As the welds weaken, outgassing from the laser source may occur. Outgassing occurs when gas “escapes” from the tube resulting in a gradual loss of laser power over time. This means that a 60-watt metal tube laser might only emit 55 watts after a few years of use. Instead, a ceramic core is created by fusing two ceramic parts together. This process produces a single, contaminant-free, solid, uniform and seamless core, eliminating the effects of outgassing. The purity of the gas directly contributes not only to the quality of the beam, but also to the life of the laser tube. The qualitative advantage of the ceramic core is the higher beam quality which results in finer details along with faster pulses, which means that highly detailed work can be processed at high speeds. There is therefore a lot of information to consider regarding the laser source, which is often referred to as the "engine" of a laser system. The choice of the best laser source depends on the final applications.
Applications of CO2 laser sources
CO2 lasers are widely used as industrial lasers for material processing, in particular for:
- cutting of plastics, wood, glass, etc., which have a high degree of absorption;
- cutting, welding and coating of metals such as stainless steel, aluminum or copper;
- laser marking of various materials;
- laser hardening, for example, of mechanical parts in steel;
- laser welding in electronics;
- 3D laser printing of polymeric materials;
- other applications include laser surgery (including ophthalmology), remote sensing (LIDAR) and spectroscopy.
If you simply want to cut out shapes of various materials, DC or RF excited sources will produce excellent quality in all cases. Regardless of the source used, the material to be cut requires more continuous energy to make its way through thick materials. If, on the other hand, we want to obtain particular details, the RF source will be able to process cuts faster than the DC excited source. Another factor to consider is power stability between sources for low power applications such as paper or thin film cutting. For DC lasers (glass tube) it is more complex to set the power below 10% of the maximum power, so you may need a lower power laser tube for sensitive applications. When cutting paper, for example, a high-powered DC laser typically causes burns due to limited power control. Power stability is greatly improved by using an RF laser source instead. In the case of applications such as continuous engraving of photos, text and logos on various materials, RF sources are clearly the best choice. Although the DC source can produce a satisfactory quality engraving, the RF source will provide both much higher engraving quality and better processing speed. If you are doing significant amounts of both engraving and cutting operations, one option may be to compare the results between both laser sources to determine what is best for your particular needs.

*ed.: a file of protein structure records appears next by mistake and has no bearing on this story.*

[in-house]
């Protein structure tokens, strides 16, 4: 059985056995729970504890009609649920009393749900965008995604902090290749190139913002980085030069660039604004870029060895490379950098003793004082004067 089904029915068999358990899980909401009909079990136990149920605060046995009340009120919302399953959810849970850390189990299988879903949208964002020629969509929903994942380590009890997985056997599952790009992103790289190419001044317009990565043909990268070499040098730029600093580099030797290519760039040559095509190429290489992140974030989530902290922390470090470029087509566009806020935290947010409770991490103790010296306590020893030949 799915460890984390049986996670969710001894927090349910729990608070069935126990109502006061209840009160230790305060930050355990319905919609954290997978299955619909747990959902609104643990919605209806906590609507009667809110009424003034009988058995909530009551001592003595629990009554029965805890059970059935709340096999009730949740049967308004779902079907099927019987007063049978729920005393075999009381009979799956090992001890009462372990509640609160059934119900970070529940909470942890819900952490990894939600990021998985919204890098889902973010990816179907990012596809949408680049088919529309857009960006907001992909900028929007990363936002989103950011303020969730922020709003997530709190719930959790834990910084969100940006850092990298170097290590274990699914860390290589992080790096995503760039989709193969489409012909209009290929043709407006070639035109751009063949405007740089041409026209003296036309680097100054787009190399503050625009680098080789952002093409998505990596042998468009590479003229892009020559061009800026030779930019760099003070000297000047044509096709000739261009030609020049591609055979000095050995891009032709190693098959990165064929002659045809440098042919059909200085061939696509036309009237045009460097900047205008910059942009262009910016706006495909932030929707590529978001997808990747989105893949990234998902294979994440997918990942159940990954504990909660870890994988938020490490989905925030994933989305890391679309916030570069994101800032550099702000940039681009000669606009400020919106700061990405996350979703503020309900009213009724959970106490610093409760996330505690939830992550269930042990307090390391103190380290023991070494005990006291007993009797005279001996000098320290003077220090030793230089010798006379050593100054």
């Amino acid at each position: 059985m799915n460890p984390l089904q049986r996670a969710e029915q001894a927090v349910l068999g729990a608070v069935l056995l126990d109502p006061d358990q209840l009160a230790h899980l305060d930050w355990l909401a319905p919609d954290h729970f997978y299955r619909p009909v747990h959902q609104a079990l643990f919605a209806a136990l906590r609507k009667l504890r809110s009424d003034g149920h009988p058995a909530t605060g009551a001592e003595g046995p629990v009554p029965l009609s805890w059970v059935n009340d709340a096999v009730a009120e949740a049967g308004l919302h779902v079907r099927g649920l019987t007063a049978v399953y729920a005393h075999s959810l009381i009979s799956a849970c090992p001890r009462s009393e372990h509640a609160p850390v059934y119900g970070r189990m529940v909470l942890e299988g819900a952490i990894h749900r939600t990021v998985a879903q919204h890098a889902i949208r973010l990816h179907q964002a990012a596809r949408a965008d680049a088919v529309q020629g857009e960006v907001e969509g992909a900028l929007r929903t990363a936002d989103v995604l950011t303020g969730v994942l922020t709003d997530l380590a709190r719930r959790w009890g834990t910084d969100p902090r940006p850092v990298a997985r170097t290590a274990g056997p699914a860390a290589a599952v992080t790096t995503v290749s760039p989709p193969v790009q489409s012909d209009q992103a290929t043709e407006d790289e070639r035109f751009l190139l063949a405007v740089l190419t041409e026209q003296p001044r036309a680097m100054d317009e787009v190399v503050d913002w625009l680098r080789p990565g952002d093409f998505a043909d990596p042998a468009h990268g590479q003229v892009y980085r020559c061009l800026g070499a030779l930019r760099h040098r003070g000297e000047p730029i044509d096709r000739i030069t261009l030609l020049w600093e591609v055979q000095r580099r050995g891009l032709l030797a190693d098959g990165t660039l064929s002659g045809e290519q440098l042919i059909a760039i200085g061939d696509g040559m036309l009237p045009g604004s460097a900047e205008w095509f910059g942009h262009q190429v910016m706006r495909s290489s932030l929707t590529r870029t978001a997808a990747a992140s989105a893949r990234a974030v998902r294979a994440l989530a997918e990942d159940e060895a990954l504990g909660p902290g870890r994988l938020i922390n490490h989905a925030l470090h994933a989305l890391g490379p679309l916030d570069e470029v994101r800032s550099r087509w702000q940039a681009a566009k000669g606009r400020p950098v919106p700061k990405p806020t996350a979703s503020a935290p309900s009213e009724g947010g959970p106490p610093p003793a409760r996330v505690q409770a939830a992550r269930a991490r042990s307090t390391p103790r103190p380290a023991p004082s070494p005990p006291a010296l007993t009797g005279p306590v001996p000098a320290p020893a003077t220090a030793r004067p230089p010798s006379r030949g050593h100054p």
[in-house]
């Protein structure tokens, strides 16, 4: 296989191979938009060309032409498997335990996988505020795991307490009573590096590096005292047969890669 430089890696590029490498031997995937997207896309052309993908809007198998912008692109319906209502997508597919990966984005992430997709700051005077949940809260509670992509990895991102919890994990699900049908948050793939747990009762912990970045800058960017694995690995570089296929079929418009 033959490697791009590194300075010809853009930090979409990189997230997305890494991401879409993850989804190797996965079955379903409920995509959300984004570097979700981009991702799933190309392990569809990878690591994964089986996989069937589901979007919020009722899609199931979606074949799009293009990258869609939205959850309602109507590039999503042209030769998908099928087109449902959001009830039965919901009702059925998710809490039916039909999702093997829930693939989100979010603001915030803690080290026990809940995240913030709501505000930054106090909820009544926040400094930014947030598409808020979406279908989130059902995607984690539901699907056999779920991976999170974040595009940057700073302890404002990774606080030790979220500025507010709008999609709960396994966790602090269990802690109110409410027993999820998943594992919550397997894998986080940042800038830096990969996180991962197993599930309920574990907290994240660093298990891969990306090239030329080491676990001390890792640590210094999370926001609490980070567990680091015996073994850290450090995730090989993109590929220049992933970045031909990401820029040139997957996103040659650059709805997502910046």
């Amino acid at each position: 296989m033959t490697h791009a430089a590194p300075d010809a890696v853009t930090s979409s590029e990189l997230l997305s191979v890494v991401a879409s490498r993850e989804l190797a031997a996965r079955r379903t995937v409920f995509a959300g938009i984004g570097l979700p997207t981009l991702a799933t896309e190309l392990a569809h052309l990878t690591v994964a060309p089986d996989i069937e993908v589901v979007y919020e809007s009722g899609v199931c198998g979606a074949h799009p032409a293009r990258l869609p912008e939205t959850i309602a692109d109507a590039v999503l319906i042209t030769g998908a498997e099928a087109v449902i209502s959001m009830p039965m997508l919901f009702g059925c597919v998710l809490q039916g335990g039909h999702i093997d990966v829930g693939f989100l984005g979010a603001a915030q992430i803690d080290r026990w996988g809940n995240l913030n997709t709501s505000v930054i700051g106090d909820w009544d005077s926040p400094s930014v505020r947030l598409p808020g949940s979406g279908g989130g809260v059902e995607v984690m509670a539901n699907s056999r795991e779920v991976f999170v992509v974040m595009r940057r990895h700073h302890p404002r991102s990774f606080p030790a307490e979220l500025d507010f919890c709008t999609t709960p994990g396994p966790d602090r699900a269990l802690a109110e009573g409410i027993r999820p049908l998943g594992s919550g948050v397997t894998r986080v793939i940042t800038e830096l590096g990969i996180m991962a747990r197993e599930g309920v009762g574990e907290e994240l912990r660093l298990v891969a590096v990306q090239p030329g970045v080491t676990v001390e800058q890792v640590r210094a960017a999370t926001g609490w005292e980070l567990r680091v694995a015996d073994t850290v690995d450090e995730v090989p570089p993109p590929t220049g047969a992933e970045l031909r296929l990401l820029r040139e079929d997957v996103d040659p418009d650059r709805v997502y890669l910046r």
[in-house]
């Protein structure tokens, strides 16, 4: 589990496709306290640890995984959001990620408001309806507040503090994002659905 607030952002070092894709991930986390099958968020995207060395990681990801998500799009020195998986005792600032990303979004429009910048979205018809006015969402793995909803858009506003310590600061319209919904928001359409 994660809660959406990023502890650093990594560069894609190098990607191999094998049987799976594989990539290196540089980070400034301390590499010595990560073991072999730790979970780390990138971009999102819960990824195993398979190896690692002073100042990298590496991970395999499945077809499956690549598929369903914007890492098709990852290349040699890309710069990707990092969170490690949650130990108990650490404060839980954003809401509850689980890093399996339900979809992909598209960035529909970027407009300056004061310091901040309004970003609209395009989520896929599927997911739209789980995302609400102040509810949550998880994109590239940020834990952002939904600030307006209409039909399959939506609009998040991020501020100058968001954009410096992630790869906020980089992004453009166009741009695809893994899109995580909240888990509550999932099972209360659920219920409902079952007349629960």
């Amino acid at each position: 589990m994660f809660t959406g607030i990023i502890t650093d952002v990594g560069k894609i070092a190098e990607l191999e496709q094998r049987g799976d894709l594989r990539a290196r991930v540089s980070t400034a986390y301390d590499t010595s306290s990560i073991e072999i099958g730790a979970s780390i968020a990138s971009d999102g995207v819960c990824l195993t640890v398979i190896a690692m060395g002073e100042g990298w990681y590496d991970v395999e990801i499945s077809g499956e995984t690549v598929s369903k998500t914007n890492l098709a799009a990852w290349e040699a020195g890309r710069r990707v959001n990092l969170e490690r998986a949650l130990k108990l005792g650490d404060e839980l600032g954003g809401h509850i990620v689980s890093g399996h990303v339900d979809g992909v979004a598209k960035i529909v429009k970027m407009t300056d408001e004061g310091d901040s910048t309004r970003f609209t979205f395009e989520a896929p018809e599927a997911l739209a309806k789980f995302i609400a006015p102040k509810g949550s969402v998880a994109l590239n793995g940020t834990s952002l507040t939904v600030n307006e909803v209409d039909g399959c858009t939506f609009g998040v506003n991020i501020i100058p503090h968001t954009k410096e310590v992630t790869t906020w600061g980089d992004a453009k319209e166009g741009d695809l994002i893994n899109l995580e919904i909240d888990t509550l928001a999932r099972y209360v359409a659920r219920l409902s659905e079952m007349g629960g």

Duration of CO2 laser sources
The cost and investment of the laser system are also important factors to consider. The durability of the laser source plays a key role. DC laser sources are generally rated by manufacturers to last 1,000-2,000 hours (operating a 40-hour week) or approximately 1-2 years depending on the power and manufacturer of the laser source. Regarding the life span of RF sources, there is a slight difference between metal and ceramic core lasers. The metal tube RF source can last 4-6 years depending on the power and other variables, while the ceramic RF source can achieve a slightly longer life ranging from 5 to 7 years. The average cost for refurbishing or recharging the RF laser source is clearly higher than for the DC source. In summary, DC sources provide the cheapest solution for a laser on the market. However, this sacrifices processing speed and engraving quality.
The biggest sacrifice for purchasing an RF source is instead the cost of the source both initially and for refurbishing or replacing the unit. The quality of the cut will be similar to that of a DC source, but the quality of the engraving will be the best available around. The right choice is linked to weighing factors such as budget, application needs and desired final quality.